The pace of business is getting ever faster, and data volumes are rocketing. Managements are swamped with information, yet must make data-informed decisions ever more quickly. Enter Cloud analytics: a way of distilling data into insights, in a timescale short enough to be relevant.
It didn’t used to be this way. Once, businesses made sweeping decisions regarding customers, orders, products and inventory levels, often relying on just rules of thumb and instinct. Here’s how we’ll segment our customers, for instance. These orders are more important than those orders. And here’s how much inventory we’ll hold.
But these days the margin of error is finer than ever. The penalties for failure harsher than ever. And the calibre of the competition tougher than ever. In short, decisions which aren’t data-informed are no longer fit for purpose.
And it’s role of the Cloud, in the form of Cloud analytics, to provide the insights, facts and analyses with which to make those data-informed decisions.
Cloud analytics: answers needed now.
Even as recently as five years ago, real-time analytics with which to support data-informed decision-making wasn’t really possible. Business Intelligence and analytics projects were—by definition—traditional-style ‘on-premise’ Business Intelligence and analytics projects.
Meaning that such projects took a long time to implement, cost upwards of £100,000 in terms of software licensing and hardware, and required analysts to code every query and every report that users called for.
The result? For a start, the price tag was out of reach for many businesses. But even when price wasn’t a barrier, the reality was that traditional Business Intelligence and analytics projects lacked the immediacy required by data-informed decision-making.
In short, businesses continued to rely on rules of thumb and instinct. Their logic? Better a part-correct answer now, than a fully-correct one weeks or months later.
Cloud analytics: say goodbye to ‘spreadsheet hell’.
Which is why, of course, so many businesses—even today—make such extensive use of spreadsheets as a way of better informing data-informed decisions.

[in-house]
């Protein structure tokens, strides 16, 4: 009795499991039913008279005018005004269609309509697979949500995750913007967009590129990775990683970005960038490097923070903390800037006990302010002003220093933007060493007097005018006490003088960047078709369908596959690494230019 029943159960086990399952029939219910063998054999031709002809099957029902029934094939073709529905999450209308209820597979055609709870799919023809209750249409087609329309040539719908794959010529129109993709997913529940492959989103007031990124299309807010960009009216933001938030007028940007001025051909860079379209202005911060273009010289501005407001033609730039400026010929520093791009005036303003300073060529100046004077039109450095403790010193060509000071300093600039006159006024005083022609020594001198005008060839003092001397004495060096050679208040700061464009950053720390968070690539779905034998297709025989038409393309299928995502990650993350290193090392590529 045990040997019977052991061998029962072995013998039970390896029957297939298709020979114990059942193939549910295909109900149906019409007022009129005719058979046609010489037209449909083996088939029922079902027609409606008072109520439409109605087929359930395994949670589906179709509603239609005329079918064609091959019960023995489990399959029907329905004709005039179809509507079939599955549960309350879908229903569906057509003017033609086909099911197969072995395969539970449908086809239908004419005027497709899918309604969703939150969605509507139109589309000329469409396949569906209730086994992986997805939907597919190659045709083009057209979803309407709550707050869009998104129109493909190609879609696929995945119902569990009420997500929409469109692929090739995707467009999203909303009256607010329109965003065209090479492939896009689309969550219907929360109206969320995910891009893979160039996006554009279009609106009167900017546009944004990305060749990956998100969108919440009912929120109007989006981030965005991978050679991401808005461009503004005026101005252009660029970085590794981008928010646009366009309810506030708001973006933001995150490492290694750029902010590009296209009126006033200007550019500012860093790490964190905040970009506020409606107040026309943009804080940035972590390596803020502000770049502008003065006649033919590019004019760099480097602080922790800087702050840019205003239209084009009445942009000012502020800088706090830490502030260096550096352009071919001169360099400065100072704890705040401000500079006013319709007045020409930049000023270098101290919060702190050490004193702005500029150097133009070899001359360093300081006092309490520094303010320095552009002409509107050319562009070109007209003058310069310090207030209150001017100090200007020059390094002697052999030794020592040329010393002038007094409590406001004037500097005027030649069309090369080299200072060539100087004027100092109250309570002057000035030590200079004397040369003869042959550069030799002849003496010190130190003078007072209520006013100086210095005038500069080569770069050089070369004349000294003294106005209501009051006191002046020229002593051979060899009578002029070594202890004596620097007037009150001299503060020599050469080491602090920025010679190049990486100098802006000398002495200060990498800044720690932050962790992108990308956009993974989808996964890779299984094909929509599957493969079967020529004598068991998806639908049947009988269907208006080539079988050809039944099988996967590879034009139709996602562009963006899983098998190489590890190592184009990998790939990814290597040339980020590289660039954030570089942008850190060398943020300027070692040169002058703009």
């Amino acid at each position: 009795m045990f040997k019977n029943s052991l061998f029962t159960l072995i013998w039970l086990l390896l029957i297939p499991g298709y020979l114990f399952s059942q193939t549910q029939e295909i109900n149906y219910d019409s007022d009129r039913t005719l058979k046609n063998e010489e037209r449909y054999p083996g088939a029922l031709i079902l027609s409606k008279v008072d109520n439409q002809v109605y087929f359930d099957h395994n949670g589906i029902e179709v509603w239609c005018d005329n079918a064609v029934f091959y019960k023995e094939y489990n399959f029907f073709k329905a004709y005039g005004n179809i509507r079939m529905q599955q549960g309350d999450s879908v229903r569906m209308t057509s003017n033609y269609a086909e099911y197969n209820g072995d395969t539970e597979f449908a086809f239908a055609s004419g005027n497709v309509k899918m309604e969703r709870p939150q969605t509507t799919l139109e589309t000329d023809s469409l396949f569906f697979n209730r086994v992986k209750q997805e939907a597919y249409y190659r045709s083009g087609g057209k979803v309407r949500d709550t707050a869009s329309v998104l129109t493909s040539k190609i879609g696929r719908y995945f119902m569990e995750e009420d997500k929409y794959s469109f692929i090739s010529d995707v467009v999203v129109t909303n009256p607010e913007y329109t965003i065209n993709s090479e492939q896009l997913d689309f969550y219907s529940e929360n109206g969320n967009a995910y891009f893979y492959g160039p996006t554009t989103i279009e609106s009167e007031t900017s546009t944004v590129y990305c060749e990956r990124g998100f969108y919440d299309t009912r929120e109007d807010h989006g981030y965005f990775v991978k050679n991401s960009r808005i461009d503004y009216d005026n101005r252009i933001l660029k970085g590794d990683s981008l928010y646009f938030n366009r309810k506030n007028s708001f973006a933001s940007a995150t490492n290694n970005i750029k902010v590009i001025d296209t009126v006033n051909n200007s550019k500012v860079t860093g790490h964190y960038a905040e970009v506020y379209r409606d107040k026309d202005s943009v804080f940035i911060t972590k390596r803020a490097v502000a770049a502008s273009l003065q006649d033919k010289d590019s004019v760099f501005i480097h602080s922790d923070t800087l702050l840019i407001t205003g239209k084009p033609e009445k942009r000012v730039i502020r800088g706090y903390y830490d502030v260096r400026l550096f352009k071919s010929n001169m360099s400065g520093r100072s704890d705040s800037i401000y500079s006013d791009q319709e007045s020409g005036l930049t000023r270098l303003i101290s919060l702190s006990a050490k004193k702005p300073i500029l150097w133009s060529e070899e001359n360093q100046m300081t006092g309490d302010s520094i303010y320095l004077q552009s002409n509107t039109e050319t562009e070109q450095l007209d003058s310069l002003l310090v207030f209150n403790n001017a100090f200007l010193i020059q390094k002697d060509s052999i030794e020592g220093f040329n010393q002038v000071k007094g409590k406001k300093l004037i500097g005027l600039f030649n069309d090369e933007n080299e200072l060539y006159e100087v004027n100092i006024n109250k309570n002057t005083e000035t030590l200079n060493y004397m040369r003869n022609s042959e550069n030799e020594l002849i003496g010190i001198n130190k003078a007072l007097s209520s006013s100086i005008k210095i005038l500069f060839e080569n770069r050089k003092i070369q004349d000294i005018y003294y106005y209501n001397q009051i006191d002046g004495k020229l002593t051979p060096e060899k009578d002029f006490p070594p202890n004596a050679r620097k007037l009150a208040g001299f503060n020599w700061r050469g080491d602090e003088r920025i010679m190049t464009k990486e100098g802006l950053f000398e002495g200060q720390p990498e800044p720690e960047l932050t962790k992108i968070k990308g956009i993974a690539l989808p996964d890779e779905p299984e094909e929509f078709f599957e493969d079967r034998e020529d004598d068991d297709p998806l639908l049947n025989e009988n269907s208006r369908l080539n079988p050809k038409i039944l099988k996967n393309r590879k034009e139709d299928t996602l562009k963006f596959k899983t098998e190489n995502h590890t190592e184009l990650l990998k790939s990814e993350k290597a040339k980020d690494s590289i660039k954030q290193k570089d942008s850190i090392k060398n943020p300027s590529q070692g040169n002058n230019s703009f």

Well, in theory. In fact, the use of spreadsheets in this manner has three major drawbacks—even assuming that spreadsheet owners are able to accurately source from ERP and other enterprise systems the data that they need.
The drawbacks in question?
- Errors: according to Ray Panko, a professor of IT management at the University of Hawaii, and an authority on bad spreadsheet practice, no fewer than 88% of spreadsheets have errors. Do you really want to be making data-informed decisions on the basis of flawed spreadsheets?
- Multiple versions of the truth: even when spreadsheets aren’t downright wrong, it’s all too easy for two individuals’ spreadsheets to differ wildly, even when purporting to show the same thing. The result? Time-wasting arguments about whose spreadsheet is correct, rather than constructive debate over which decisions to take.
- Spreadsheets construction vs. spreadsheet analysis: as a rough rule of thumb, for as much as 90-95% of the time that a person spends ‘analysing’ a spreadsheet, they aren’t doing anything of the sort. What they’re actually doing is constructing the spreadsheet. Time spent on analysis is usually just a fraction of the time taken to construct it.
Cloud analytics: the numbers you need, when you need them.
Enter—finally—Cloud analytics. At a stroke, Cloud analytics cuts across this sorry state of affairs, operating to deliver data-informed decisions in two key ways.
First, it’s affordable. You get the numbers you need, when you need them, without compromise. But critically, you’re buying Business Intelligence and analytics as a service, delivered from the Cloud, rather than as a traditional-style ‘on-premise’ Business Intelligence and analytics project.
So there’s no upfront investment, and no lengthy implementation to consider. Instead, there’s a simple, monthly subscription, funded from operating expense, not capital investment.
Second, Cloud analytics delivers data-informed decisions by putting the ability to create reports and run queries directly in the hands of the users who need those reports and queries.
That’s right: Cloud analytics is ‘self-serve’ Cloud analytics, where users call up the answers they need using simple ‘point and click’ tools. Everything that they need is in a Cloud-powered data warehouse, with analysis driven by Cloud-powered servers, direct to their desktop.
Cloud analytics: the bottom line.
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